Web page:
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One For The Road: The Picasso And Royko, 45 Years Later

By Marcus Gilmer in Arts & Entertainment on Aug 15, 2012 10:30PM

It was 45 years ago today that Mayor Richard J. Daley unveiled painter and sculptor Pablo Picasso's gift to the City of Chicago, bolted down in Civic Center Plaza (which would eventually bare Daley's name). Since its unveiling, the sculpture has stood ominously in the Loop, casting its eye on passing Chicagoans and tourists alike, sometimes bedecked with a hat showing support for one of the local sports teams. Picasso designed the 160-ton behemoth without ever visiting the city. The sculpture was commissioned in 1963 but not officially unveiled until August 15, 1967, just a few months after Daley had won reelection for his fourth term in office. At the time of its dedication, it was seen as a spurring of the city's cultural rebirth, its placement in the middle of the Loop something of a victory lap for Daley who had spent years revitalizing the area. Still, reaction was mixed, especially among Chicagoans who supported the theme of only erecting statues of historic figures. While plenty of people have weighed in on what the sculpture is or means, Picasso himself didn't name it or ever reveal what it meant to him.

Though none seem to have settled on a consensus, Mike Royko has the best interpretation of what the sculpture meant. The day after its unveiling, Royko's brilliant column "Picasso and the Cultural Rebirth of Chicago" at once gave a scathing interpretation while eviscerating Mayor Daley and all of the cons of the city, yet with a hint of begrudging love. It was quintessential Royko and perhaps his best column. Royko played with the idea it had been inspired by a woman, quipping, "If it was a woman, then art experts should put away their books and spend more time in girlie joints." But even as he mocked the "big, homely metal thing," he did what he did best, twisting and turning his feelings on the statue towards his hometown and, specifically, the crooks and those in power (who, to Royko, were often the same people). And it's in the conclusion that Royko hit the home stretch and composed one of the single greatest passages in Chicago's long journalism history.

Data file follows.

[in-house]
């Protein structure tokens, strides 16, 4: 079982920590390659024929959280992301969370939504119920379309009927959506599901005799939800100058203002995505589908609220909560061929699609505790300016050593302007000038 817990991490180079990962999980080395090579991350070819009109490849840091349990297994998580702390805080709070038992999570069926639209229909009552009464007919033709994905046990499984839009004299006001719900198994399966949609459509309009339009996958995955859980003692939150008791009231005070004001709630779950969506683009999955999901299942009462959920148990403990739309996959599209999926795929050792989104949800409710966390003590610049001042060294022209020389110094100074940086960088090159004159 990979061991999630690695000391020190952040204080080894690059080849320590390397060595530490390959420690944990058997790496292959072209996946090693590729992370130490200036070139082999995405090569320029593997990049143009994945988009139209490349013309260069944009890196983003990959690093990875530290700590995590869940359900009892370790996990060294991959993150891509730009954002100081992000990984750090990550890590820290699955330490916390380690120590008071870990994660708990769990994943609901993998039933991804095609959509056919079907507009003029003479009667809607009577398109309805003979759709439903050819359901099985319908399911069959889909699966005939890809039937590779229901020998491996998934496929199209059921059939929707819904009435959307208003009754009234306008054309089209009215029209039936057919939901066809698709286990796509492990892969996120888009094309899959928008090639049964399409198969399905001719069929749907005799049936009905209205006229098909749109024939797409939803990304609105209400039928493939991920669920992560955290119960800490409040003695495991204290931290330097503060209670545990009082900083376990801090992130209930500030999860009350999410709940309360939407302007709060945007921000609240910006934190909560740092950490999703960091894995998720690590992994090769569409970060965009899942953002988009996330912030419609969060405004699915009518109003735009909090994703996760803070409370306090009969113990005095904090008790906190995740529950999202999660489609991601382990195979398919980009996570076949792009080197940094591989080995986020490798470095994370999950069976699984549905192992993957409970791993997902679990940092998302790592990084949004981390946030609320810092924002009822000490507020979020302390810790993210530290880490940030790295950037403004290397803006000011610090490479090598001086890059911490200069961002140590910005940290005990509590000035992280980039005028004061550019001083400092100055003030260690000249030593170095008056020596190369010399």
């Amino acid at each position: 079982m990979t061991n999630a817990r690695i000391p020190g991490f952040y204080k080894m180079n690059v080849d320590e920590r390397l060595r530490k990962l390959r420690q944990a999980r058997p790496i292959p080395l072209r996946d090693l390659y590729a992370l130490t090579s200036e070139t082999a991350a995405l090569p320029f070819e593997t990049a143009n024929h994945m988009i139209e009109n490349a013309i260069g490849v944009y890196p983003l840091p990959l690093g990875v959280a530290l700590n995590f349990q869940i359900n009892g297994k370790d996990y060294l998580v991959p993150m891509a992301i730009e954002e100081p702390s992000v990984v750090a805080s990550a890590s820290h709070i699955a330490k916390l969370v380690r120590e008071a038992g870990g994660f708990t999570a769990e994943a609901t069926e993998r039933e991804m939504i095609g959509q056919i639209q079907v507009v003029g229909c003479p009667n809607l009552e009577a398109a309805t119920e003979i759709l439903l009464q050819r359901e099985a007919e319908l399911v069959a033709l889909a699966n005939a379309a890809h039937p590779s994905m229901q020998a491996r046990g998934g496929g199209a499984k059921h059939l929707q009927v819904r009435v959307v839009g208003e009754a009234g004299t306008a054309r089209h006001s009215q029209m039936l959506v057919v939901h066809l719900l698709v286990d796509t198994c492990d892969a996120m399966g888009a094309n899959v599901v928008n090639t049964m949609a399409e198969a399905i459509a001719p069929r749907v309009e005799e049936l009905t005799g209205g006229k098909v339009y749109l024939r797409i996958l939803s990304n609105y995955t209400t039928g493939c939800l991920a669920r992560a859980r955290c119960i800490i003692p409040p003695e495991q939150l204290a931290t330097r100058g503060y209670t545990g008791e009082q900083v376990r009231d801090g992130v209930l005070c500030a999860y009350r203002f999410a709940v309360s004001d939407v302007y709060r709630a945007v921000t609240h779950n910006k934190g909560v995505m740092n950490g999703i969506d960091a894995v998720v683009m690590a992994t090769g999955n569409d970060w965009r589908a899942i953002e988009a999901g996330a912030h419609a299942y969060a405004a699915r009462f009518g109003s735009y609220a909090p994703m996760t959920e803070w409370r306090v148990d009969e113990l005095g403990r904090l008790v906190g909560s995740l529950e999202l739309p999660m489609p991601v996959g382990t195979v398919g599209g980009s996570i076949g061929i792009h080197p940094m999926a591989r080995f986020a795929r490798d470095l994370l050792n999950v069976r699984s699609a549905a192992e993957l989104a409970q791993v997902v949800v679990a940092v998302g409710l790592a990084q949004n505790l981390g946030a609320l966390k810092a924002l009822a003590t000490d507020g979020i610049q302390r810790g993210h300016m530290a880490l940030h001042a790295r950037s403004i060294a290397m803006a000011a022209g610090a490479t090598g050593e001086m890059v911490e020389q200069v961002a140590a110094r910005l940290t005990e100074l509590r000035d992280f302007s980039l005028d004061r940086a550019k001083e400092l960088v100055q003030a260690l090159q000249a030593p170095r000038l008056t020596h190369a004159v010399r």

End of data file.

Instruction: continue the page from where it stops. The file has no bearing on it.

Up there in that ugly face is the spirit of Al Capone, the Summerdale scandal cops, the settlers who took the Indians but good.

Its eyes are like the eyes of every slum owner who made a buck off the small and weak. And of every building inspector who took a wad from a slum owner to make it all possible.

It has the look of the dope pusher and of the syndicate technician as he looks for just the right wire to splice the bomb to.

Any bigtime real estate operator will be able to look into the face of the Picasso and see the spirit that makes the city's rebuilding possible and profitable.

It has the look of the big corporate executive who comes face to face with the reality of how much water pollution his company is responsible for and then thinks of the profit and loss and of his salary.

It is all there in that Picasso thing the I Will spirit. The I will get you before you will get me spirit.

Picasso has never been here, they say. You'd think he's been riding the L all his life.

The passage, and the entire column (which you can read in its entirety here), still resonates today in a city that's still full of corruption, graft, and political shenanigans as it was in Royko's day, albeit occasionally in an evolved form. And it likely will continue to do so for years to come. If nothing else, today is a reminder of the city's evolution (or a complete lack thereof), its cultural history, and one of the greatest minds it ever produced.